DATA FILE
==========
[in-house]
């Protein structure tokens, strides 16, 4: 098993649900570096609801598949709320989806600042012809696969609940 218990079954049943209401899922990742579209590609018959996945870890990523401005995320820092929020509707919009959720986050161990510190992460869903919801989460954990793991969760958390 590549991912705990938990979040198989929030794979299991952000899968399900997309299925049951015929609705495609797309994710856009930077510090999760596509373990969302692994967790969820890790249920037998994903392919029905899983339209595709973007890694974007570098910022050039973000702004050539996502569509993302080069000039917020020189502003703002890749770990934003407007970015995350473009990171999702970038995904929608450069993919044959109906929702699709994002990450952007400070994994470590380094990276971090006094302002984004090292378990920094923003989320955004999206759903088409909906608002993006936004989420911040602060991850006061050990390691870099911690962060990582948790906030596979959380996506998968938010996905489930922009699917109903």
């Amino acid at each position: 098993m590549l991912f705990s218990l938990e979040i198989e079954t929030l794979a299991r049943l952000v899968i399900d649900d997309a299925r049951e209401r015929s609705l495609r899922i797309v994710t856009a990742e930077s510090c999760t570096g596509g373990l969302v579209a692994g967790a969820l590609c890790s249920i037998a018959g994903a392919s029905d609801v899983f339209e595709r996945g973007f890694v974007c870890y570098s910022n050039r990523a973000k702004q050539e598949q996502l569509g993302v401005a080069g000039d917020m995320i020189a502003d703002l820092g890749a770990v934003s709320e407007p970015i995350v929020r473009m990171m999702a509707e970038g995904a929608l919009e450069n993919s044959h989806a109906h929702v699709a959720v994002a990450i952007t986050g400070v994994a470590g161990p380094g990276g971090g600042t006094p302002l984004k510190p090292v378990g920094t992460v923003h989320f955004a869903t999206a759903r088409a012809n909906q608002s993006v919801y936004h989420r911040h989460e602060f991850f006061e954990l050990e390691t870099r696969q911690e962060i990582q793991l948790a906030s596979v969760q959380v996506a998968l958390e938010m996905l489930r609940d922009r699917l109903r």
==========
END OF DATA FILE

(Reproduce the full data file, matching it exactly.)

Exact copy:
[in-house]
């Protein structure tokens, strides 16, 4: 098993649900570096609801598949709320989806600042012809696969609940 218990079954049943209401899922990742579209590609018959996945870890990523401005995320820092929020509707919009959720986050161990510190992460869903919801989460954990793991969760958390 590549991912705990938990979040198989929030794979299991952000899968399900997309299925049951015929609705495609797309994710856009930077510090999760596509373990969302692994967790969820890790249920037998994903392919029905899983339209595709973007890694974007570098910022050039973000702004050539996502569509993302080069000039917020020189502003703002890749770990934003407007970015995350473009990171999702970038995904929608450069993919044959109906929702699709994002990450952007400070994994470590380094990276971090006094302002984004090292378990920094923003989320955004999206759903088409909906608002993006936004989420911040602060991850006061050990390691870099911690962060990582948790906030596979959380996506998968938010996905489930922009699917109903």
């Amino acid at each position: 098993m590549l991912f705990s218990l938990e979040i198989e079954t929030l794979a299991r049943l952000v899968i399900d649900d997309a299925r049951e209401r015929s609705l495609r899922i797309v994710t856009a990742e930077s510090c999760t570096g596509g373990l969302v579209a692994g967790a969820l590609c890790s249920i037998a018959g994903a392919s029905d609801v899983f339209e595709r996945g973007f890694v974007c870890y570098s910022n050039r990523a973000k702004q050539e598949q996502l569509g993302v401005a080069g000039d917020m995320i020189a502003d703002l820092g890749a770990v934003s709320e407007p970015i995350v929020r473009m990171m999702a509707e970038g995904a929608l919009e450069n993919s044959h989806a109906h929702v699709a959720v994002a990450i952007t986050g400070v994994a470590g161990p380094g990276g971090g600042t006094p302002l984004k510190p090292v378990g920094t992460v923003h989320f955004a869903t999206a759903r088409a012809n909906q608002s993006v919801y936004h989420r911040h989460e602060f991850f006061e954990l050990e390691t870099r696969q911690e962060i990582q793991l948790a906030s596979v969760q959380v996506a998968l958390e938010m996905l489930r609940d922009r699917l109903r």